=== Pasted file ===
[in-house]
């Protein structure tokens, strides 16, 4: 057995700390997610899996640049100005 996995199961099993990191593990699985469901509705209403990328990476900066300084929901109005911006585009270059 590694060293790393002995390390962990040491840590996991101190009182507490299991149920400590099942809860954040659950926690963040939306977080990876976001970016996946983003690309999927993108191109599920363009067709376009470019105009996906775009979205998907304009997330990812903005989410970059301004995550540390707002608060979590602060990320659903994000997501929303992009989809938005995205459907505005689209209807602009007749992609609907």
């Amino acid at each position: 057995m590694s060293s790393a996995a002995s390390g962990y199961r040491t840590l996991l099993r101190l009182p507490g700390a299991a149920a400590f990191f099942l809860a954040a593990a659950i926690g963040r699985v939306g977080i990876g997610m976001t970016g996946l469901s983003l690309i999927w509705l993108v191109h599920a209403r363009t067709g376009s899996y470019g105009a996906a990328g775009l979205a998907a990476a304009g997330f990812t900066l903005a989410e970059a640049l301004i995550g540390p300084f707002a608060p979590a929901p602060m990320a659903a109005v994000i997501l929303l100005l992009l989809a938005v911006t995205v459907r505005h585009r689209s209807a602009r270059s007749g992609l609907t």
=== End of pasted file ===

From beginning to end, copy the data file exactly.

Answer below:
[in-house]
């Protein structure tokens, strides 16, 4: 057995700390997610899996640049100005 996995199961099993990191593990699985469901509705209403990328990476900066300084929901109005911006585009270059 590694060293790393002995390390962990040491840590996991101190009182507490299991149920400590099942809860954040659950926690963040939306977080990876976001970016996946983003690309999927993108191109599920363009067709376009470019105009996906775009979205998907304009997330990812903005989410970059301004995550540390707002608060979590602060990320659903994000997501929303992009989809938005995205459907505005689209209807602009007749992609609907």
């Amino acid at each position: 057995m590694s060293s790393a996995a002995s390390g962990y199961r040491t840590l996991l099993r101190l009182p507490g700390a299991a149920a400590f990191f099942l809860a954040a593990a659950i926690g963040r699985v939306g977080i990876g997610m976001t970016g996946l469901s983003l690309i999927w509705l993108v191109h599920a209403r363009t067709g376009s899996y470019g105009a996906a990328g775009l979205a998907a990476a304009g997330f990812t900066l903005a989410e970059a640049l301004i995550g540390p300084f707002a608060p979590a929901p602060m990320a659903a109005v994000i997501l929303l100005l992009l989809a938005v911006t995205v459907r505005h585009r689209s209807a602009r270059s007749g992609l609907t």